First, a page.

Despite a nationwide construction boom, the available housing supply continues to fall short of what is needed, says a new report just released by Harvard University’s Joint Center for Housing Studies.
While the number of people actually comprising households has returned to pre-Great Recession levels, says the State of the Nation’s Housing 2019 report, new home construction remains stubbornly sluggish.
That slow pace, in turn, is inflating the price of the new homes that are available, negatively impacting housing affordability for millions of working Americans.
At issue, according to the report, is both the rising cost of available land upon which to build and continued regulatory constraints.
“These constraints, largely imposed at the local level, raise costs and limit the number of homes that can be built in places where demand is highest,” says Chris Herbert, managing director of the Joint Center for Housing Studies, in a statement.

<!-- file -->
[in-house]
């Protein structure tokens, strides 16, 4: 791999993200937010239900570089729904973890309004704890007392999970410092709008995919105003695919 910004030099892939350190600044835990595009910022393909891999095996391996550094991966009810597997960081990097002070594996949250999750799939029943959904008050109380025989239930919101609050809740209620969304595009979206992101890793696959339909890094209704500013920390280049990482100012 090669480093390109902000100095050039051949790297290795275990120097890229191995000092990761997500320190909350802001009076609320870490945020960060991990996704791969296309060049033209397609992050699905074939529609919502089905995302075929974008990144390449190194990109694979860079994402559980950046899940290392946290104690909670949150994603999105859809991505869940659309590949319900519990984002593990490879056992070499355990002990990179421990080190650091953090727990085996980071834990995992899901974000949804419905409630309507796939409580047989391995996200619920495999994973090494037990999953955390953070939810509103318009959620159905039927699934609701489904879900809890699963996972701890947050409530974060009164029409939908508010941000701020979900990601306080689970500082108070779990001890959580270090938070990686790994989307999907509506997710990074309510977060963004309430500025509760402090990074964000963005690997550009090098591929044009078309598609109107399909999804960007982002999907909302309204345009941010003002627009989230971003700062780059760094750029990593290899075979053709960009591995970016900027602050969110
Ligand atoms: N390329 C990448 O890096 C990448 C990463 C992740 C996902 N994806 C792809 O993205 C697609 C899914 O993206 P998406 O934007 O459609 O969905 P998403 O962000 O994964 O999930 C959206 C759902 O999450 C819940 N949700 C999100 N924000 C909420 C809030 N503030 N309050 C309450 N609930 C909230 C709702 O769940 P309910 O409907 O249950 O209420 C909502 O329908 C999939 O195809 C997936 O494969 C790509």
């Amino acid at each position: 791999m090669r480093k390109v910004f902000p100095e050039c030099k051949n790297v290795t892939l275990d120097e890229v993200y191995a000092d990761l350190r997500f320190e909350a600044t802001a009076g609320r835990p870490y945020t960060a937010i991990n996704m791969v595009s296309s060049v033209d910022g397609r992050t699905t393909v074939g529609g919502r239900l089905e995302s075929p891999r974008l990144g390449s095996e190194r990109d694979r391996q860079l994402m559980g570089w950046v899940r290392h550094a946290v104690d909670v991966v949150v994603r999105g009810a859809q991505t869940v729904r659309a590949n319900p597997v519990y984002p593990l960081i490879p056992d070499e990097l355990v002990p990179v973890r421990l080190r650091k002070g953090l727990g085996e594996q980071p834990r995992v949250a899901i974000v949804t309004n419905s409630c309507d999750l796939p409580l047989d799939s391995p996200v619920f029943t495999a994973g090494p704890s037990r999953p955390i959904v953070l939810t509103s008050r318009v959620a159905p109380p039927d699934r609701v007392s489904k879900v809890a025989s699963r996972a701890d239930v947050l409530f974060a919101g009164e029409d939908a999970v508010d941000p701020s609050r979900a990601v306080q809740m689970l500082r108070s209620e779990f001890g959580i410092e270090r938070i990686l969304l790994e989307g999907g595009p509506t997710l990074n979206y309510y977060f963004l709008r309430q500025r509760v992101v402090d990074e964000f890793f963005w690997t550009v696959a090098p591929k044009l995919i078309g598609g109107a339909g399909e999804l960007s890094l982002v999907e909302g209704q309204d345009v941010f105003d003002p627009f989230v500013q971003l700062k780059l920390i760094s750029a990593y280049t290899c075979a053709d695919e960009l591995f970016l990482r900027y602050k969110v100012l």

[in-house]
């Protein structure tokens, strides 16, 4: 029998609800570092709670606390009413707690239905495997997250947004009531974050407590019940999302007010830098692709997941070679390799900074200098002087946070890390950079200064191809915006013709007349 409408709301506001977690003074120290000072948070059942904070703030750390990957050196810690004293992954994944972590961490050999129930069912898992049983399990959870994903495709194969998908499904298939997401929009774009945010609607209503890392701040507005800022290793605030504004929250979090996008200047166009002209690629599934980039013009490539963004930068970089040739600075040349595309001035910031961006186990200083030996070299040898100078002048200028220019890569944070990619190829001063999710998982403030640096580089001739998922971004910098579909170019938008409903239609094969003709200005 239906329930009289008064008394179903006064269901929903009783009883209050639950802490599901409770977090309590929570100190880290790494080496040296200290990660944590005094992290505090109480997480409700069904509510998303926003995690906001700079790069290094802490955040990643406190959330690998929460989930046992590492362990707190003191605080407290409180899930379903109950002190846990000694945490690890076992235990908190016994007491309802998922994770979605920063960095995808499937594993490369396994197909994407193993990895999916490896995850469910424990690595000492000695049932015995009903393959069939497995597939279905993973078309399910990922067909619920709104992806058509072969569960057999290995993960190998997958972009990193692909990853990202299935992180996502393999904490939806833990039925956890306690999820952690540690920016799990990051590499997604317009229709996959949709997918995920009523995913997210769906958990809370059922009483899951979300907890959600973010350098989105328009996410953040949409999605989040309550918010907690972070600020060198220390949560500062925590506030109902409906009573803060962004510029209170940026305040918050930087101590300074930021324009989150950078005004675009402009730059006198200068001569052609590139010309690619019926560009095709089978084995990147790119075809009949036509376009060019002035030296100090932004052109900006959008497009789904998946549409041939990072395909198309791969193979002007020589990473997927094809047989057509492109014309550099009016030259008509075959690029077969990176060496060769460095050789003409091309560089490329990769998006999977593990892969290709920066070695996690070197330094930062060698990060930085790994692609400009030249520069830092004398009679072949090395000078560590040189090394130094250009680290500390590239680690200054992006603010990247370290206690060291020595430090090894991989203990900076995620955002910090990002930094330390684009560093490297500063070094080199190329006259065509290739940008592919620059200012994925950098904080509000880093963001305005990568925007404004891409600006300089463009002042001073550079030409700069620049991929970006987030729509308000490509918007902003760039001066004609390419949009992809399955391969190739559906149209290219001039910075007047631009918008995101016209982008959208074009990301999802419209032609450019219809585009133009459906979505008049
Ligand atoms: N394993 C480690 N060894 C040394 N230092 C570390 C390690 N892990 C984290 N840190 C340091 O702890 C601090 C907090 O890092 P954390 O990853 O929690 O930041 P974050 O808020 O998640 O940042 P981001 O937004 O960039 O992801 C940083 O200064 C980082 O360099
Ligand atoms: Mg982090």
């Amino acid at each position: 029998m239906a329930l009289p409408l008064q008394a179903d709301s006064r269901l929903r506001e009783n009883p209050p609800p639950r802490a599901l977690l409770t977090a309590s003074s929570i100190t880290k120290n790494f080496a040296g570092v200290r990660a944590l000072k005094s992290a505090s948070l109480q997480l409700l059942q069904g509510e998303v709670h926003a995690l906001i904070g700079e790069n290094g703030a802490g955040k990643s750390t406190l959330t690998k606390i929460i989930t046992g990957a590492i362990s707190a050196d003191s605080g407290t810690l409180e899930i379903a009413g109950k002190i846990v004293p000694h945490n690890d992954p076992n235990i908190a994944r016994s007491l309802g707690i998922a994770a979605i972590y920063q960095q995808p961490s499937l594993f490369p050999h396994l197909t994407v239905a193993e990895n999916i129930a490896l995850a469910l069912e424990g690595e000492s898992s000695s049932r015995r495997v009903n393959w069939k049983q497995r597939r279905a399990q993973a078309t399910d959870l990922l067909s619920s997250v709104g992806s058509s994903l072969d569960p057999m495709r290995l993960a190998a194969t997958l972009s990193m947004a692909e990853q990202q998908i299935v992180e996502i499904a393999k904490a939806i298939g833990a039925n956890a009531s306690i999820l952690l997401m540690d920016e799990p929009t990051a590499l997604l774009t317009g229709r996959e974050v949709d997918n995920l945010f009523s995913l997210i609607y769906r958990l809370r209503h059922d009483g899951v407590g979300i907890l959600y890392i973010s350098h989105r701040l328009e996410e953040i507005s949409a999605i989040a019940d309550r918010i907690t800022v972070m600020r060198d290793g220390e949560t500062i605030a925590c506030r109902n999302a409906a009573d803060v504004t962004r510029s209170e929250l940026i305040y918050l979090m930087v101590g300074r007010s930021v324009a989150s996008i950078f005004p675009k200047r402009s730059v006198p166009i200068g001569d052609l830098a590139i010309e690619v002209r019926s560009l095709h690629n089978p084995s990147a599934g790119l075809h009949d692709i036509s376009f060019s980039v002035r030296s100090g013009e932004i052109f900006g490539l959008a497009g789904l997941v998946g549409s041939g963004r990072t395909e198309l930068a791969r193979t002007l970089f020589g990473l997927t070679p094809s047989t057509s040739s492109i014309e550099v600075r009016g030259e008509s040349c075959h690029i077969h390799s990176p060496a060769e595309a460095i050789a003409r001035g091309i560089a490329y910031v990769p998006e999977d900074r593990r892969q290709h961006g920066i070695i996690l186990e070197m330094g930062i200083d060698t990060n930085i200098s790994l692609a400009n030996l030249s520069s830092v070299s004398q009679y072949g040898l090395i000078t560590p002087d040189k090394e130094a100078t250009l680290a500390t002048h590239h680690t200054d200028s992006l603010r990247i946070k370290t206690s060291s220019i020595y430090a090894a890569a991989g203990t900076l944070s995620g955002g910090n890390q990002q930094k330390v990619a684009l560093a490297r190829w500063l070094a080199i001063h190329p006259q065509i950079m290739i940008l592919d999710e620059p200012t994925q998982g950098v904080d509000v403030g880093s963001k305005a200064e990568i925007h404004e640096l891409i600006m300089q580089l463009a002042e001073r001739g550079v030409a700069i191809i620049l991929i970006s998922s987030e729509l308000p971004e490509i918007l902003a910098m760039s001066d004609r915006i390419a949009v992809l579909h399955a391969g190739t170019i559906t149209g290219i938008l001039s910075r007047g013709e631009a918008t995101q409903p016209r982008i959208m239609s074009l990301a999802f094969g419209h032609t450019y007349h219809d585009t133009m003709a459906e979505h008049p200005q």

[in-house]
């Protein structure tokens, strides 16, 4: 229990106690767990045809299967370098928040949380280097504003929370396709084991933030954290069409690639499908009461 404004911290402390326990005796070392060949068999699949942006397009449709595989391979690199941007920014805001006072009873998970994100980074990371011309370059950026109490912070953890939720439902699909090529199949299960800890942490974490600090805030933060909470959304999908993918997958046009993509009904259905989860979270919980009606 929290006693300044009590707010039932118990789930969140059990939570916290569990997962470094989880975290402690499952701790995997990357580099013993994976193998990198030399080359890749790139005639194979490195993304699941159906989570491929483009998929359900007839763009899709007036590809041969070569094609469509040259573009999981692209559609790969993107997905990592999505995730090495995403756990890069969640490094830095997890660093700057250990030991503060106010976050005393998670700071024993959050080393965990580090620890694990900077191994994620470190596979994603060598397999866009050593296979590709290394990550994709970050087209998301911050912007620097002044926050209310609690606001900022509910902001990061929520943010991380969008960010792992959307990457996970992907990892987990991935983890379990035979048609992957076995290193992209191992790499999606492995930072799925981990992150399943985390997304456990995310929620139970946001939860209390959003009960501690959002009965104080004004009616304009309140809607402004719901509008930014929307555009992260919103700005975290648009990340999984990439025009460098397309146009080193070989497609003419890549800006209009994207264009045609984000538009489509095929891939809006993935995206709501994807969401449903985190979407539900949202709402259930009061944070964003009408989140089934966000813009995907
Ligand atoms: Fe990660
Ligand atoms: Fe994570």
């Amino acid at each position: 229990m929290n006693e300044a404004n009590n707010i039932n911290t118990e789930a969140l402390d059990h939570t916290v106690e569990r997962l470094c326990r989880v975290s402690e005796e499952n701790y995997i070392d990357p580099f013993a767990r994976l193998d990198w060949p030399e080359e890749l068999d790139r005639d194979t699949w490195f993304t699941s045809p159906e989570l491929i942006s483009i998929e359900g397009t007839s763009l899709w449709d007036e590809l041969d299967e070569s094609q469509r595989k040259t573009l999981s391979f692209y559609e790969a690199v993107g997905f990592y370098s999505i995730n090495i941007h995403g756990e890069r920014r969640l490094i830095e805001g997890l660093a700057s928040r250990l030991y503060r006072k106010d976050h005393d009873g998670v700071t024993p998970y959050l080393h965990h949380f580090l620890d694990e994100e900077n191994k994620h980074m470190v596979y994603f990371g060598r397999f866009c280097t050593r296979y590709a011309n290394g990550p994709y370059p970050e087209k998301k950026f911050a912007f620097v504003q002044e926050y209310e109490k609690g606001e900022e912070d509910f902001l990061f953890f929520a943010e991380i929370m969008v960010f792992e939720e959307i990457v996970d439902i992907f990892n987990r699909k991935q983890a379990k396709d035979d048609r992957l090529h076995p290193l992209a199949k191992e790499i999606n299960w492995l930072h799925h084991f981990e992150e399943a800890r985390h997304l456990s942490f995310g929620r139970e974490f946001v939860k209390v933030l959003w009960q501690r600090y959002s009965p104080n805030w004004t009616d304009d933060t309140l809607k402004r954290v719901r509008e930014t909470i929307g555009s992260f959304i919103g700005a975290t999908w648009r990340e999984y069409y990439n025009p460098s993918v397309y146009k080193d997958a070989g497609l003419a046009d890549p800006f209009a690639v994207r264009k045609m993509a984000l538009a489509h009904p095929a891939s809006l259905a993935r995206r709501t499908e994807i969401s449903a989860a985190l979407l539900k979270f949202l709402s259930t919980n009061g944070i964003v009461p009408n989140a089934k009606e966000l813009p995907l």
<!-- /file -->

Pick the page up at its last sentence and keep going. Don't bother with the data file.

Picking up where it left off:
The Harvard study found that new home construction is most vibrant in the higher-end markets, with middle market housing construction, partly due to increased land costs, remaining too expensive for many home builders to tackle.
But the report also forecasts that both the growing number of Millennials entering the home-buying market, combined with the Baby Boomers who already own homes, will lead to a vibrant home remodeling market.
The rental market, too, is expected to expand with an anticipated 400,000 new units slated for construction each year for the next decade.
Harvard researchers also show that the share of homes available to median-income individuals varies widely in the West.
In metro Albuquerque, median household income stands at $50,900, with the share of affordable homes at 68.4 percent; El Paso has a median household income of $44,400; with a nearly 77 percent share of affordable homes.
But in the booming Denver-Aurora-Lakewood market, the median income stands at $76,600, with the share of affordable homes at only 49 percent.
By Garry Boulard
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